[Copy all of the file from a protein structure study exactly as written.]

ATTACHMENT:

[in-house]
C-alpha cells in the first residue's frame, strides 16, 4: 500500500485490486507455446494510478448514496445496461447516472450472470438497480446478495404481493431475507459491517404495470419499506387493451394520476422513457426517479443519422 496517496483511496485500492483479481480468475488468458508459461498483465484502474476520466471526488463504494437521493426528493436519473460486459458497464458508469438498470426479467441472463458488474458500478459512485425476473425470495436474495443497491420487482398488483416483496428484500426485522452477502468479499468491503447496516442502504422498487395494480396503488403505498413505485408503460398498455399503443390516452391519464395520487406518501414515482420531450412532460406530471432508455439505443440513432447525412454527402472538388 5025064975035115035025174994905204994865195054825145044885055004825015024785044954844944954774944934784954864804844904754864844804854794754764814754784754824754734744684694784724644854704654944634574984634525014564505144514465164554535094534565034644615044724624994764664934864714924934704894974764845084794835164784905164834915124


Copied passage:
[in-house]
C-alpha cells in the first residue's frame, strides 16, 4: 500500500485490486507455446494510478448514496445496461447516472450472470438497480446478495404481493431475507459491517404495470419499506387493451394520476422513457426517479443519422 496517496483511496485500492483479481480468475488468458508459461498483465484502474476520466471526488463504494437521493426528493436519473460486459458497464458508469438498470426479467441472463458488474458500478459512485425476473425470495436474495443497491420487482398488483416483496428484500426485522452477502468479499468491503447496516442502504422498487395494480396503488403505498413505485408503460398498455399503443390516452391519464395520487406518501414515482420531450412532460406530471432508455439505443440513432447525412454527402472538388 5025064975035115035025174994905204994865195054825145044885055004825015024785044954844944954774944934784954864804844904754864844804854794754764814754784754824754734744684694784724644854704654944634574984634525014564505144514465164554535094534565034644615044724624994764664934864714924934704894974764845084794835164784905164834915124